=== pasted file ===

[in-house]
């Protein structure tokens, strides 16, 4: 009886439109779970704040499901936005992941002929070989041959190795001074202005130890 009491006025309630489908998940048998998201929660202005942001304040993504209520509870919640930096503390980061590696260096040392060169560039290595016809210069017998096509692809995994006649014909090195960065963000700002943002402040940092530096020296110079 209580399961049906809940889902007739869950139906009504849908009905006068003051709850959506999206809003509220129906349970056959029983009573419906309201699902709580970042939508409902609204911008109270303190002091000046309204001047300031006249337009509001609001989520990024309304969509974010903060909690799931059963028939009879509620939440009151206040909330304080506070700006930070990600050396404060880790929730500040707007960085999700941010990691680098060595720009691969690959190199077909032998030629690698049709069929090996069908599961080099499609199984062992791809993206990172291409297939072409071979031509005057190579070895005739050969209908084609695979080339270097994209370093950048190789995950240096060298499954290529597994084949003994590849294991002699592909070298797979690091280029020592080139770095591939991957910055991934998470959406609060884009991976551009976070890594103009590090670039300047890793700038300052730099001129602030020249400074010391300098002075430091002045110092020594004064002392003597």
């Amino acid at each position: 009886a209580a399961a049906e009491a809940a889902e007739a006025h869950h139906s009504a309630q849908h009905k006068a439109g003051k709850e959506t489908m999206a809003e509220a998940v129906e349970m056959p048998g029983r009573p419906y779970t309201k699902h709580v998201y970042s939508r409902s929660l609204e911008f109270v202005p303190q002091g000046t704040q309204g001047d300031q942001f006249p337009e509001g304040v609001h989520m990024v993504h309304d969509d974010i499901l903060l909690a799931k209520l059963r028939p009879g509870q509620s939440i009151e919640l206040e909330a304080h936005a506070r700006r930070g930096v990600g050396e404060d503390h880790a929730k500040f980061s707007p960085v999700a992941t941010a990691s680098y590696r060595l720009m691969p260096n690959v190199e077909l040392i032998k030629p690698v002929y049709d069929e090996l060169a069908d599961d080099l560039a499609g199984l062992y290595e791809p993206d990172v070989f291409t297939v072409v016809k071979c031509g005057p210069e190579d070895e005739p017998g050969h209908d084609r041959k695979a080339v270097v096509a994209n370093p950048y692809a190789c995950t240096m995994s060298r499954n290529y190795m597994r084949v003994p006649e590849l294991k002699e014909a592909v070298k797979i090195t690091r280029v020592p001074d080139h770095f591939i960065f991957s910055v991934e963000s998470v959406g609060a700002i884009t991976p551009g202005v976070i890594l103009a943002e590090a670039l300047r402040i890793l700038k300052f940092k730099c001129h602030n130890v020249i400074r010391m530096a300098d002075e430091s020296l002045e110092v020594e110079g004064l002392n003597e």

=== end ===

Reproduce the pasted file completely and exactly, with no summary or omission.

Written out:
[in-house]
């Protein structure tokens, strides 16, 4: 009886439109779970704040499901936005992941002929070989041959190795001074202005130890 009491006025309630489908998940048998998201929660202005942001304040993504209520509870919640930096503390980061590696260096040392060169560039290595016809210069017998096509692809995994006649014909090195960065963000700002943002402040940092530096020296110079 209580399961049906809940889902007739869950139906009504849908009905006068003051709850959506999206809003509220129906349970056959029983009573419906309201699902709580970042939508409902609204911008109270303190002091000046309204001047300031006249337009509001609001989520990024309304969509974010903060909690799931059963028939009879509620939440009151206040909330304080506070700006930070990600050396404060880790929730500040707007960085999700941010990691680098060595720009691969690959190199077909032998030629690698049709069929090996069908599961080099499609199984062992791809993206990172291409297939072409071979031509005057190579070895005739050969209908084609695979080339270097994209370093950048190789995950240096060298499954290529597994084949003994590849294991002699592909070298797979690091280029020592080139770095591939991957910055991934998470959406609060884009991976551009976070890594103009590090670039300047890793700038300052730099001129602030020249400074010391300098002075430091002045110092020594004064002392003597």
């Amino acid at each position: 009886a209580a399961a049906e009491a809940a889902e007739a006025h869950h139906s009504a309630q849908h009905k006068a439109g003051k709850e959506t489908m999206a809003e509220a998940v129906e349970m056959p048998g029983r009573p419906y779970t309201k699902h709580v998201y970042s939508r409902s929660l609204e911008f109270v202005p303190q002091g000046t704040q309204g001047d300031q942001f006249p337009e509001g304040v609001h989520m990024v993504h309304d969509d974010i499901l903060l909690a799931k209520l059963r028939p009879g509870q509620s939440i009151e919640l206040e909330a304080h936005a506070r700006r930070g930096v990600g050396e404060d503390h880790a929730k500040f980061s707007p960085v999700a992941t941010a990691s680098y590696r060595l720009m691969p260096n690959v190199e077909l040392i032998k030629p690698v002929y049709d069929e090996l060169a069908d599961d080099l560039a499609g199984l062992y290595e791809p993206d990172v070989f291409t297939v072409v016809k071979c031509g005057p210069e190579d070895e005739p017998g050969h209908d084609r041959k695979a080339v270097v096509a994209n370093p950048y692809a190789c995950t240096m995994s060298r499954n290529y190795m597994r084949v003994p006649e590849l294991k002699e014909a592909v070298k797979i090195t690091r280029v020592p001074d080139h770095f591939i960065f991957s910055v991934e963000s998470v959406g609060a700002i884009t991976p551009g202005v976070i890594l103009a943002e590090a670039l300047r402040i890793l700038k300052f940092k730099c001129h602030n130890v020249i400074r010391m530096a300098d002075e430091s020296l002045e110092v020594e110079g004064l002392n003597e």